Wednesday, 4 October 2017

Educating Myself on Myself: Embracing my Bisexuality at University

Eilidh shares her experience of being bisexual at university and her experience of coming out. 

- Eilidh Tyler Reid

I always found it difficult to admit to myself, never mind anyone else, that I was bisexual. Throughout my childhood I’d only ever (knowingly) met one person who wasn’t heterosexual, a friend of my mum’s; a tall, foreboding and wonderfully flamboyant gay man. Not exactly the broadest of experiences as a kid. As a teenager, I attended a Catholic all-girls school, typically rife with gossip, of which anyone who was openly LGBTQ+ was frequently the subject.

And so, I spent years ignoring my sexuality by only dating guys. I thought I could continue doing that forever, but holding back made me feel increasingly isolated, miserable and exhausted. I was method acting for so long that the emotional exertion became a drain on my mental wellbeing, and I began to shut myself off and become more and more uncomfortable in my own skin.

My first turning point came a year or so before I went to university when I finally came out to two of my friends who’d openly identified as lesbian and bisexual respectively. This was my first experience of feeling like I could connect and finally talk about sexuality in a safe space. As soon as the words left my mouth I felt a heavy sense of relief, as if I’d been holding my breath for a long time. It would be another while until I experienced that same weightlessness, at the end of year one of my degree.

Being at university is something entirely different from what came before, and a place where many of us feel like we can begin being more open about who we are. I was lucky enough to be a part of a university with a very active LGBTQ+ community. Through the LGBTQ+ society I could go to events that celebrated identities out with heteronormativity, a far cry from my high school experience! It was eye-opening, in the best way possible.

I didn’t fully come out until my penultimate year of study. A large part of that decision surprisingly came from the academic side when I came across an author called Katherine Mansfield. I loved her work so much that she ended up being the focal point of my dissertation. The other thing that I fervently admired about her was her unapologetic bisexuality.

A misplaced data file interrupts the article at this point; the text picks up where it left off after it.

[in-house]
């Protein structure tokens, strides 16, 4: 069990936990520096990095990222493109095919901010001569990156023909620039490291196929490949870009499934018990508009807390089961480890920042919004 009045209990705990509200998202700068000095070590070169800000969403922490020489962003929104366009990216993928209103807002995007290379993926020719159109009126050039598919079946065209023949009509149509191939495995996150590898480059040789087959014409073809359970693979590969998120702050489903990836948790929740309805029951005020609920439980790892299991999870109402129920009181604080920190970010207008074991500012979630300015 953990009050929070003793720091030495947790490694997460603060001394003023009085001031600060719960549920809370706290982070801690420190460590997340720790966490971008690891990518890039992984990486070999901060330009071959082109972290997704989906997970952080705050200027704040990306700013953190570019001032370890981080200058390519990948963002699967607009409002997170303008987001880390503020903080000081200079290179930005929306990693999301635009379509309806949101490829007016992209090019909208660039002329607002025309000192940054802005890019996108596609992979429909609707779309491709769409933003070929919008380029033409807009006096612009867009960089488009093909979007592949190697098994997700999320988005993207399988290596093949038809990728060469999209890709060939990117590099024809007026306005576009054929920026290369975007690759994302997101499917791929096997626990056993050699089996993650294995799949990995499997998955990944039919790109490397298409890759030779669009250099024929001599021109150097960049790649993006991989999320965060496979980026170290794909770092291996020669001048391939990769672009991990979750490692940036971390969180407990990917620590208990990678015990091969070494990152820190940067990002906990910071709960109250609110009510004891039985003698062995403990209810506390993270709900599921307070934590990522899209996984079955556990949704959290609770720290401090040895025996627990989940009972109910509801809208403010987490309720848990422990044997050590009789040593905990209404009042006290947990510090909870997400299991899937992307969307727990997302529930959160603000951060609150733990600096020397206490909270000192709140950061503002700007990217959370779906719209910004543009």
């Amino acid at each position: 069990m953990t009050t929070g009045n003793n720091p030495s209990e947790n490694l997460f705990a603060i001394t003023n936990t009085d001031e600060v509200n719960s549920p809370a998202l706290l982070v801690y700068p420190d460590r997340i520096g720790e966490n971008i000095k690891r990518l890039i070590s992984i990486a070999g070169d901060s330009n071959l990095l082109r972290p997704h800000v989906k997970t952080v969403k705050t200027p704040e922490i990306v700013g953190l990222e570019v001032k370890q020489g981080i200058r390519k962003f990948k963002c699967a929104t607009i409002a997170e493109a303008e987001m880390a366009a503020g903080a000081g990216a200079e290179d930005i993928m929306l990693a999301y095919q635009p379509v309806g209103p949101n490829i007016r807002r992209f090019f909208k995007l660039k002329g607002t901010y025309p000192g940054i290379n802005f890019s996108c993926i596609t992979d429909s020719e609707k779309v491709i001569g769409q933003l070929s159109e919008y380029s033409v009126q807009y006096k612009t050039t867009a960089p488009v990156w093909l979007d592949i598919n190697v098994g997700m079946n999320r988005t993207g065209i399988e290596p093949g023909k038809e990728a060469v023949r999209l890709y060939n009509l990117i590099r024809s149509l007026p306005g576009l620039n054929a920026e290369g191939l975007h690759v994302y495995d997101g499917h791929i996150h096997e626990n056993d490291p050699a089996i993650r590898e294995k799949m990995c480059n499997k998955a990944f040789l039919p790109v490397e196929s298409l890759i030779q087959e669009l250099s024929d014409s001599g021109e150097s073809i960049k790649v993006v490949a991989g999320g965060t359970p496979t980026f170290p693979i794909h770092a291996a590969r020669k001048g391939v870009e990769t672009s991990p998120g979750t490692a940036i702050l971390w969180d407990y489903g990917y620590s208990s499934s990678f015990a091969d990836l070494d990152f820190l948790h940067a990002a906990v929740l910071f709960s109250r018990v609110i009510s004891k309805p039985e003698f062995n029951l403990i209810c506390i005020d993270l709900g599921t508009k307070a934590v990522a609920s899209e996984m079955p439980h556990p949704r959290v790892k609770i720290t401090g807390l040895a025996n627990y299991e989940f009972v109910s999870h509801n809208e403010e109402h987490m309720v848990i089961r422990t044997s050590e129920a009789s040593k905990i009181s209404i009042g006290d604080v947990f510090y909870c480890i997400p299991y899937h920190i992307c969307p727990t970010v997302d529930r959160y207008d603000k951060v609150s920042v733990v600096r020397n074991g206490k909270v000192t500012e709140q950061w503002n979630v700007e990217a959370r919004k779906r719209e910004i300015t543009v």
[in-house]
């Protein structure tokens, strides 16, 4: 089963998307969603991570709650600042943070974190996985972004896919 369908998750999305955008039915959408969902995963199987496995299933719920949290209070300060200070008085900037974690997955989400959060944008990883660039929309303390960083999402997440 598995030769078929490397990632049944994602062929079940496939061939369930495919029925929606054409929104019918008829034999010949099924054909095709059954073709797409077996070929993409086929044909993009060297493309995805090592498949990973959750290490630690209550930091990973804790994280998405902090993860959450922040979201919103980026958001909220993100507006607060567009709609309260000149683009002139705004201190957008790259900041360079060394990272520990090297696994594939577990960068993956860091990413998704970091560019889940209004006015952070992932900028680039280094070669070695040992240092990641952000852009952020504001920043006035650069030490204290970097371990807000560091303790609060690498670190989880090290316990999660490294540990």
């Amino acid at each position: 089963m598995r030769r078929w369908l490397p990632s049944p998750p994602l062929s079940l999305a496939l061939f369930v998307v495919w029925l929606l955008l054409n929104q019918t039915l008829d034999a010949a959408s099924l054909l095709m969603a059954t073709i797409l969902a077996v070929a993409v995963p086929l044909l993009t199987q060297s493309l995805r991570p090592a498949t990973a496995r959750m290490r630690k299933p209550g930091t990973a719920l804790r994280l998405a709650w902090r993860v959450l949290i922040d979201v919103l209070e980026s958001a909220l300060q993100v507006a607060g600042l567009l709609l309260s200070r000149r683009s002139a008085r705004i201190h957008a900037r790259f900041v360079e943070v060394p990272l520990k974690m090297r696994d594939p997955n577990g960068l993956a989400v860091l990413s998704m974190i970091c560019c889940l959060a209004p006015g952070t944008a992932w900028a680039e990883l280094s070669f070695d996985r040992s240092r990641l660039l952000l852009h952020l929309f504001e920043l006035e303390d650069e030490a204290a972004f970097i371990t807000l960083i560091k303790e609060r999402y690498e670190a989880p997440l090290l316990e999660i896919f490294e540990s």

I read about her earlier struggles with her identity, and later accounts of her proud adoration of her female partners. I recognised the gradual acceptance of one’s sexuality from my own ongoing development. The fact that my new heroine shared a similar internal battle inspired me to research further into writers who also identified as bisexual, and I was amazed and elated to find out that many of my favourite authors were the same as me. This literary sense of community coupled with the welcoming, safe environment offered by the LGBTQ+ students at university helped me to finally embrace who I was. I can now talk openly about my sexuality and stand up tall as I do so.

The most important part, I think, was that feeling of being a part of something bigger, no longer alien in one’s sexuality. Growing up without the knowledge and awareness of the LGBTQ+ community held me back for years, and I am here to say this: you are not alone. We are here. We are writers. We are artists. We are politicians. We are doctors. We are scientists. We are everything you can think of.

University is a wonderful resource not only for academic learning, but also a means of understanding and loving your identity. Make the most of your university’s LGBTQ+ society, talk and connect with other bisexual students, perhaps even do as I did and find out about how your academic passion correlates with your identity. Always remember that you are part of a community that cares about you and your mental wellbeing. Make the most of your time as a student to embrace your sexuality, I promise you that you won’t regret it. I certainly don’t.

If you'd like further support or information, you can find details for a range of services and organisations listed on our LGBTQ+ Resource Page.


Hello! I'm Eilidh, and I'm from Glasgow. I graduated last year from the University of St Andrews where I studied English Literature. I currently work for Waterstones. I am a passionate advocate for student wellbeing and the importance of mental health support in educational establishments.

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